I’ve got a couple of nice dual SATA drive docks here at the office. They’re from a Taiwanese job builder named Inatek, model FD-2002. Right now, you can pick one up for under US$30 on Amazon (see preceding link). I’ve used them with great success for drives of all sizes, up to and including 8 TB (Toshiba X300 Performance: ~US$176). Right now, I’ve got one of them populated with 2 4TB HGST Ultrastar drives (~US$95). Until yesterday, I had the 8 TB Toshiba drive paired with an HGST Ultrastar 3TB drive (~US$40, a truly great deal price/performance wise). Then the twist came into play.
Turns out there’s a limit to how much storage will work in one of these low-cost dual drive docks. I hit that limit yesterday!
[Click image for full-sized view. Image Source: Amazon.]
What’s the Twist on Dual SATA Drive Docks?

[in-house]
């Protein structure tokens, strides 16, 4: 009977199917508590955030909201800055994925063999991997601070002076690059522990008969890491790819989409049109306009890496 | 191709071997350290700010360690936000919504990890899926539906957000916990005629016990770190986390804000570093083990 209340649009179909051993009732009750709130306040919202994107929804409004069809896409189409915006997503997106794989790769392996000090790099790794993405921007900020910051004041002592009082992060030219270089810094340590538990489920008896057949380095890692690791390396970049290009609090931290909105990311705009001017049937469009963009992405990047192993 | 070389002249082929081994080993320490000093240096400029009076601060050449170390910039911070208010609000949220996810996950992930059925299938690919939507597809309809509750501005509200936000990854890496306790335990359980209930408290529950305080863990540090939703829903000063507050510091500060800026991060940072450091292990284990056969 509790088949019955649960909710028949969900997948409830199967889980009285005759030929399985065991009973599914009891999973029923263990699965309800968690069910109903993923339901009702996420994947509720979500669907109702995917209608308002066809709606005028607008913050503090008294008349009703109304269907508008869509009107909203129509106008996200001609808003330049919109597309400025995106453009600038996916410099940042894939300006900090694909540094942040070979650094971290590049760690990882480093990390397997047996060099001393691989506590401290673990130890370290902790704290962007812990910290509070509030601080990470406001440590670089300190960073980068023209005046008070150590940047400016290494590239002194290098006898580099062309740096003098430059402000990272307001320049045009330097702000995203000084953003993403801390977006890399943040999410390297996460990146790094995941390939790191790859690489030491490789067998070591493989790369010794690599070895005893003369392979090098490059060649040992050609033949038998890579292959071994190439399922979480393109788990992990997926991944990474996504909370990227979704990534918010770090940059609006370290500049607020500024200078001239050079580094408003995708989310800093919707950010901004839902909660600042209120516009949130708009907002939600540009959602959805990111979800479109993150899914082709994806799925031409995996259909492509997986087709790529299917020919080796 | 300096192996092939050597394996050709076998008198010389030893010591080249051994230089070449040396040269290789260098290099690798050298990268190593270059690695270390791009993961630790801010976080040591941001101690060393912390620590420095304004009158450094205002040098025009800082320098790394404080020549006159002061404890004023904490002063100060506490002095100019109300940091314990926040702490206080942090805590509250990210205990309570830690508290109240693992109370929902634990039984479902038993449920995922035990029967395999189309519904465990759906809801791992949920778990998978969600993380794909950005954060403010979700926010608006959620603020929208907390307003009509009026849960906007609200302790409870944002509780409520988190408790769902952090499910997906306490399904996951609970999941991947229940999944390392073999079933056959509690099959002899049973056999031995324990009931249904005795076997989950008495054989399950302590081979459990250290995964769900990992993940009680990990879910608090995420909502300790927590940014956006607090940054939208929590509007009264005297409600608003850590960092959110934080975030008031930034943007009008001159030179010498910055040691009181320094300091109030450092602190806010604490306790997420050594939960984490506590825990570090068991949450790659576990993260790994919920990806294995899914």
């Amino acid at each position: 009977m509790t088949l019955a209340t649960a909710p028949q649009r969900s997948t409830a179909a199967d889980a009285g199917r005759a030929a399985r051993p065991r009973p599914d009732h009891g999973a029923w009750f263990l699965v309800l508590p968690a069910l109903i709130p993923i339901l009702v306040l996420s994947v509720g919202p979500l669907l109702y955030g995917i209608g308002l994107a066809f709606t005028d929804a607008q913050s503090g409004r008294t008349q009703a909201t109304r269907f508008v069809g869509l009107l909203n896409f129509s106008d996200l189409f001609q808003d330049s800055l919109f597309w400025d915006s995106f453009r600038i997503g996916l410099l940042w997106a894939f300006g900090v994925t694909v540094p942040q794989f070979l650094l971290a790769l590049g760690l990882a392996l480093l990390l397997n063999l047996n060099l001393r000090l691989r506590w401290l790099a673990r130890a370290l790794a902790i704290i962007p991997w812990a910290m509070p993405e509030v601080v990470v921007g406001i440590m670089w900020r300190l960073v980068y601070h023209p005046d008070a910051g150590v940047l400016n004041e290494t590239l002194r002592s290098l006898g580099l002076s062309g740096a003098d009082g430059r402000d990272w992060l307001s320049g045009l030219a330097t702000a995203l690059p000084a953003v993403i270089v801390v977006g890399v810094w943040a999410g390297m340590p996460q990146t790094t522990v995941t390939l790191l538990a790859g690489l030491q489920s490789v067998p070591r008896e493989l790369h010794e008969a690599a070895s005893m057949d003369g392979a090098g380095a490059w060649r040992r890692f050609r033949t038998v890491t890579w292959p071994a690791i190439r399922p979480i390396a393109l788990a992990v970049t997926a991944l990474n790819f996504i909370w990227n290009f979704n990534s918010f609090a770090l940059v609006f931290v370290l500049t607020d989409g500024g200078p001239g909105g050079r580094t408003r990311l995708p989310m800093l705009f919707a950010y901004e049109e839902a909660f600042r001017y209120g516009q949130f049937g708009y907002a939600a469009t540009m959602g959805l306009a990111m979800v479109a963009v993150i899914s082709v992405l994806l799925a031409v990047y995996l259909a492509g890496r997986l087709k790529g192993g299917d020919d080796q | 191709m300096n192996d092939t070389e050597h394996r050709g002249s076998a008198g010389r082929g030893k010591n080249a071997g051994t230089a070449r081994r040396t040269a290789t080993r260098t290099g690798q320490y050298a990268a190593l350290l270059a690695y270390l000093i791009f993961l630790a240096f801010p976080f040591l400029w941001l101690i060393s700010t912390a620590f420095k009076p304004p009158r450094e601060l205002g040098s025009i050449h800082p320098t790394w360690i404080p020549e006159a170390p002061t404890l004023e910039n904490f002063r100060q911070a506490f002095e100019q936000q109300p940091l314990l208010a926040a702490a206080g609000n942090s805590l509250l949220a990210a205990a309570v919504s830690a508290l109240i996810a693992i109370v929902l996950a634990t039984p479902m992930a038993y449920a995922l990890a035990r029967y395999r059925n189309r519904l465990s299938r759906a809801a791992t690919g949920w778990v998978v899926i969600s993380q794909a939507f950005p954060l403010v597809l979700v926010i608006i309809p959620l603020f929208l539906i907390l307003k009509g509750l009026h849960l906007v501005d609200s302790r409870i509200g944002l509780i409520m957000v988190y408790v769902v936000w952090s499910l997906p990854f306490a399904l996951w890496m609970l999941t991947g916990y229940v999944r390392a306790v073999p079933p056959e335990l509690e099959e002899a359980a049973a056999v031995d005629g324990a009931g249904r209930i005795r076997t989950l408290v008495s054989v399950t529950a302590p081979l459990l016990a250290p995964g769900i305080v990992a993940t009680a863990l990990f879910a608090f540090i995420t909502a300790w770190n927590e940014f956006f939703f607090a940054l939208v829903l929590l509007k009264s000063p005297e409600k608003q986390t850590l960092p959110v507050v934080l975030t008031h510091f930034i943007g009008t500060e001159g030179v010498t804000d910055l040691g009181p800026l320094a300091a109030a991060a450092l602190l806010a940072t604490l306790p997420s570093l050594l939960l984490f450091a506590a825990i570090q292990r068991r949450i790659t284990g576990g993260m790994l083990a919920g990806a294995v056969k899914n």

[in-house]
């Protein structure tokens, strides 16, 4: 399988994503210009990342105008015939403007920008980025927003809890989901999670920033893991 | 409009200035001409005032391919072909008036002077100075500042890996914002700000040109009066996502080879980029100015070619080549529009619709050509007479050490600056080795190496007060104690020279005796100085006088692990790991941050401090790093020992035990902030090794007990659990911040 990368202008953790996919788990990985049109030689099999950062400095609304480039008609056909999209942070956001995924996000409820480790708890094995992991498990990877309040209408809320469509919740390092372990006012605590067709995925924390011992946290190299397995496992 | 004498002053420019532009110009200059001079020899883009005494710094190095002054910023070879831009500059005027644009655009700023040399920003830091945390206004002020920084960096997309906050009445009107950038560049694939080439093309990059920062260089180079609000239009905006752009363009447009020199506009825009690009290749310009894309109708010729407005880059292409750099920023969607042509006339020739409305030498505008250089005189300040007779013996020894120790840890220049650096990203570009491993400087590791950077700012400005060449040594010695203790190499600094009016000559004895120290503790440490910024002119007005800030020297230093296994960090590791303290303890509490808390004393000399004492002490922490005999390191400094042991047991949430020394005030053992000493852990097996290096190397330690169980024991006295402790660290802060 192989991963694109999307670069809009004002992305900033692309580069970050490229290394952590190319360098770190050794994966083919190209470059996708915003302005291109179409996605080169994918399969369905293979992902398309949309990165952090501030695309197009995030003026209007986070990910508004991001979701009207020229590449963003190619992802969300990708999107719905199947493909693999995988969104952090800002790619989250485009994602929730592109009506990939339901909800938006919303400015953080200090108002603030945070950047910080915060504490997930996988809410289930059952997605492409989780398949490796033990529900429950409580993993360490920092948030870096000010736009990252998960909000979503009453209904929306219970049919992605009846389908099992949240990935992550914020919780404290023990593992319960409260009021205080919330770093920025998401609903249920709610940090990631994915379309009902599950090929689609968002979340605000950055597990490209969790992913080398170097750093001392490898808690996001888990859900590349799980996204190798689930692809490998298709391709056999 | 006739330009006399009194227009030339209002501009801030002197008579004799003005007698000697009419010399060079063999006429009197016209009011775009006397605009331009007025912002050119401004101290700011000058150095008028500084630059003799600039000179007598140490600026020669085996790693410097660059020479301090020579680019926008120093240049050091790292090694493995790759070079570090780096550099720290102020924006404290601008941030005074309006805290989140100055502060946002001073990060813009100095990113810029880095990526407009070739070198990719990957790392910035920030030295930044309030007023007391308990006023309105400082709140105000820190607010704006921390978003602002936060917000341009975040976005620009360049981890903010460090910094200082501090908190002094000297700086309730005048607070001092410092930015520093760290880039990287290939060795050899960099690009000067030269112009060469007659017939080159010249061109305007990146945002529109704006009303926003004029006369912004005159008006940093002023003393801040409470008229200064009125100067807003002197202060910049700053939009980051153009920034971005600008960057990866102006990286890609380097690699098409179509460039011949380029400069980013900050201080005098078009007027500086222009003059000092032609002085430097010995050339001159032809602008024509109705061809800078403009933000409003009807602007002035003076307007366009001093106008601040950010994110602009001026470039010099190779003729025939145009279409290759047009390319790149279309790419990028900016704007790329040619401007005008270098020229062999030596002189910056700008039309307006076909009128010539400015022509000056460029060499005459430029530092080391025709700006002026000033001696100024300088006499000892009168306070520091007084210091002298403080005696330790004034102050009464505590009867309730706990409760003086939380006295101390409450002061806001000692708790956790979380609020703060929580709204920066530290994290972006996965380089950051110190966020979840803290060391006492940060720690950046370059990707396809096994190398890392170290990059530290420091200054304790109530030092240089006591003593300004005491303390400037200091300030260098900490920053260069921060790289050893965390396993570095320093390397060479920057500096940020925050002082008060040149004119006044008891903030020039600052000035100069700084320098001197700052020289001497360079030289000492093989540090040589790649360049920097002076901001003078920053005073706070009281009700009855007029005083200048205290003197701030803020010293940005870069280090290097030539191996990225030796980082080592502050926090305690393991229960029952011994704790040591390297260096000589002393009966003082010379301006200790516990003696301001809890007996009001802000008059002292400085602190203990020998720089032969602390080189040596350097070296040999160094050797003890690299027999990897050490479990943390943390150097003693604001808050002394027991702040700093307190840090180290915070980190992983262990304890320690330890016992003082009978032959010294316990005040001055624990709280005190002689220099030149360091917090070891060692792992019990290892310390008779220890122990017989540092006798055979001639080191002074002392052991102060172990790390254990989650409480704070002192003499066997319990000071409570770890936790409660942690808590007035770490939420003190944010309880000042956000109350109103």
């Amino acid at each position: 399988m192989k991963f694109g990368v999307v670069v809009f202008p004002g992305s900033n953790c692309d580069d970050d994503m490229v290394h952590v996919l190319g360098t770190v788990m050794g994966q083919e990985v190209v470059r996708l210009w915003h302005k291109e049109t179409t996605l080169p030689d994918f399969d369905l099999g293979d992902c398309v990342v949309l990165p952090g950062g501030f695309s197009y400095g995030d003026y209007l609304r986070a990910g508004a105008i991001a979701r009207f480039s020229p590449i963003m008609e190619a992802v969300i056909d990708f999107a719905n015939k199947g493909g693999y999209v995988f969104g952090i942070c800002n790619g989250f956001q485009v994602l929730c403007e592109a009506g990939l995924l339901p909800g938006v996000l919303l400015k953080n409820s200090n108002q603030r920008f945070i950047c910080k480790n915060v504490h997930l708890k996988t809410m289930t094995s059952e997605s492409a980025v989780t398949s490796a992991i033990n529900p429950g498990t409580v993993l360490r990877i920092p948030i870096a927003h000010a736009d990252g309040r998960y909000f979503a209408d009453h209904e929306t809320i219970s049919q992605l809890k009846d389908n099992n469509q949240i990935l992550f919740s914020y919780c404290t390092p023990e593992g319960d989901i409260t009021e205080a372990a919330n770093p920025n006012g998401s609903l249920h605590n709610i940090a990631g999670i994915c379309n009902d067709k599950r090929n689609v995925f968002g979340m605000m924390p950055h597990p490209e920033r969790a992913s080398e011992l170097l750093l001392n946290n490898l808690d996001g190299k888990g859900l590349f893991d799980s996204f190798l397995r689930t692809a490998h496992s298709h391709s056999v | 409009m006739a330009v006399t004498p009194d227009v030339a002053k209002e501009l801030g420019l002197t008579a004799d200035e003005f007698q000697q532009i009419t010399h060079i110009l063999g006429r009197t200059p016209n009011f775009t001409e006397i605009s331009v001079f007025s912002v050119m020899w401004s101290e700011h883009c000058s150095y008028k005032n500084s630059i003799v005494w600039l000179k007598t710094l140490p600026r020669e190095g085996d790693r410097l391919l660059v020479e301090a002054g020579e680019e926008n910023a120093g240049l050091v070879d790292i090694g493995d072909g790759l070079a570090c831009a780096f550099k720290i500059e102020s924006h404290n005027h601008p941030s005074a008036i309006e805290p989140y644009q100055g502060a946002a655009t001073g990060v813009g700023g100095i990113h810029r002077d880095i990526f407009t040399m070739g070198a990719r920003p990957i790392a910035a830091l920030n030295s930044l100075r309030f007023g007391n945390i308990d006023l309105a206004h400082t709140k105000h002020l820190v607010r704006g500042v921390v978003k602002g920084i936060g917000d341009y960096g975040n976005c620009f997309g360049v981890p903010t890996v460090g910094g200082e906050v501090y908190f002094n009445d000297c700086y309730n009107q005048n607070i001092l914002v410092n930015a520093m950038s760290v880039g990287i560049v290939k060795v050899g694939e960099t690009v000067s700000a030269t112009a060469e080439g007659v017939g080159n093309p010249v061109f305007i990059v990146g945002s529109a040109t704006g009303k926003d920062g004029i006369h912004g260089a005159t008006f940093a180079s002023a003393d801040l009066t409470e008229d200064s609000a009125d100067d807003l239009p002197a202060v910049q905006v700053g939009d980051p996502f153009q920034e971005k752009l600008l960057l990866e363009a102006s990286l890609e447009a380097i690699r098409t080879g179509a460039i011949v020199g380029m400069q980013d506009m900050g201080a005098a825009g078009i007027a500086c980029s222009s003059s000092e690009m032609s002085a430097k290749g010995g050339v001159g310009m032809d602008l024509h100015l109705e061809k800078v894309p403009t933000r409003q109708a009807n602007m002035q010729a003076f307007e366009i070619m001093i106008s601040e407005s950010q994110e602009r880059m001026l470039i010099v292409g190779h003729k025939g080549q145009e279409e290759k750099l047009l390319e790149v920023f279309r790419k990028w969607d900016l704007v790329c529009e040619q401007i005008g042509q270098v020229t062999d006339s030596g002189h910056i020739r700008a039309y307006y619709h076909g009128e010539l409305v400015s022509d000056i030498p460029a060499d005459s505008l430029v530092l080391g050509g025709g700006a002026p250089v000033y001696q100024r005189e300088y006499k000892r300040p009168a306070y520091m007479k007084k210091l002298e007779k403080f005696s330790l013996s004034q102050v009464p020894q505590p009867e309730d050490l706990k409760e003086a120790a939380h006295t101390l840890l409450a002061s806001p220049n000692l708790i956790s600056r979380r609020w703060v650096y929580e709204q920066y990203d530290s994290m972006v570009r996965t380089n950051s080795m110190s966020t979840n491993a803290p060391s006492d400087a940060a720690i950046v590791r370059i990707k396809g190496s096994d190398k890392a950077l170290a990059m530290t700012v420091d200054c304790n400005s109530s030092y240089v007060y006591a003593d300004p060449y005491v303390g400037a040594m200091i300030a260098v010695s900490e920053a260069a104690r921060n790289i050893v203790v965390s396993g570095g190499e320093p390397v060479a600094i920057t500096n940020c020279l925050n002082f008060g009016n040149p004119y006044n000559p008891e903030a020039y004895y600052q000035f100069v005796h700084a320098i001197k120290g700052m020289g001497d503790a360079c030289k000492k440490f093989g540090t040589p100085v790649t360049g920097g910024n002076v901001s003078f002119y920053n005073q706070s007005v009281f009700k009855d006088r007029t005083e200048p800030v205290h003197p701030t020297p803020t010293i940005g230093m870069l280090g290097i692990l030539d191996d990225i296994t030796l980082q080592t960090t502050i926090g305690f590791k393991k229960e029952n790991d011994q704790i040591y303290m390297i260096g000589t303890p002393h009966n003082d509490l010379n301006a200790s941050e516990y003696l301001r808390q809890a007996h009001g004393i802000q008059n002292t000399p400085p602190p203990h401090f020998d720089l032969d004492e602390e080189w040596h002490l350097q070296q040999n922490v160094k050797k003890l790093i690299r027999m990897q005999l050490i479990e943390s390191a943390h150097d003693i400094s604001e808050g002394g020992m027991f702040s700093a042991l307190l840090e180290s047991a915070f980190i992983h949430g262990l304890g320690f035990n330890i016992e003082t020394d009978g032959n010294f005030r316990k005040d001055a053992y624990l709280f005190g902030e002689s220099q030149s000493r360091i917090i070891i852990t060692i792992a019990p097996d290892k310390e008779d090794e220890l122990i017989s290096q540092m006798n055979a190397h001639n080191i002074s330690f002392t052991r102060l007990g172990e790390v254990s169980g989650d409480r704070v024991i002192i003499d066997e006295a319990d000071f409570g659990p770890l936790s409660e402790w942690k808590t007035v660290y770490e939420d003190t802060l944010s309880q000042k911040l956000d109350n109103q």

Turns out that the bigger the drive’s capacity, the hotter it runs. Putting the 8 TB and 3 TB drives in juxtaposition worked fine, until I started using the 8 TB drive heavily. Then, all of a sudden, the 3TB drive started popping in and out of service. Not good! I’m not sure if it was an issue related to the power draw to the drive dock (more than it could handle seems pretty likely to me). OTOH, it could’ve just gotten too hot to keep working. When I took the 3 TB drive out of the dock, it was uncomfortably warm in my hands. I replaced it with a 2.5″ form-factor SSD drive and that combination has been running without a hiccup for almost 24 hours now.
Let this be a gentle warning, dear readers! If you want to pair up storage devices in low-budget dual drive docks, you may want to limit yourself to no more than 10 TB of total storage. Apparently, I hit some kind of wall when I attempted to make steady, serious use of 11 TB (8 + 3) in such a device yesterday. I’m tempted to try it again with a fan blowing on it, to see if lowering operating temps will permit it to keep working. If not, I’ll be more or less convinced it’s a power supply limitation. We’ll see!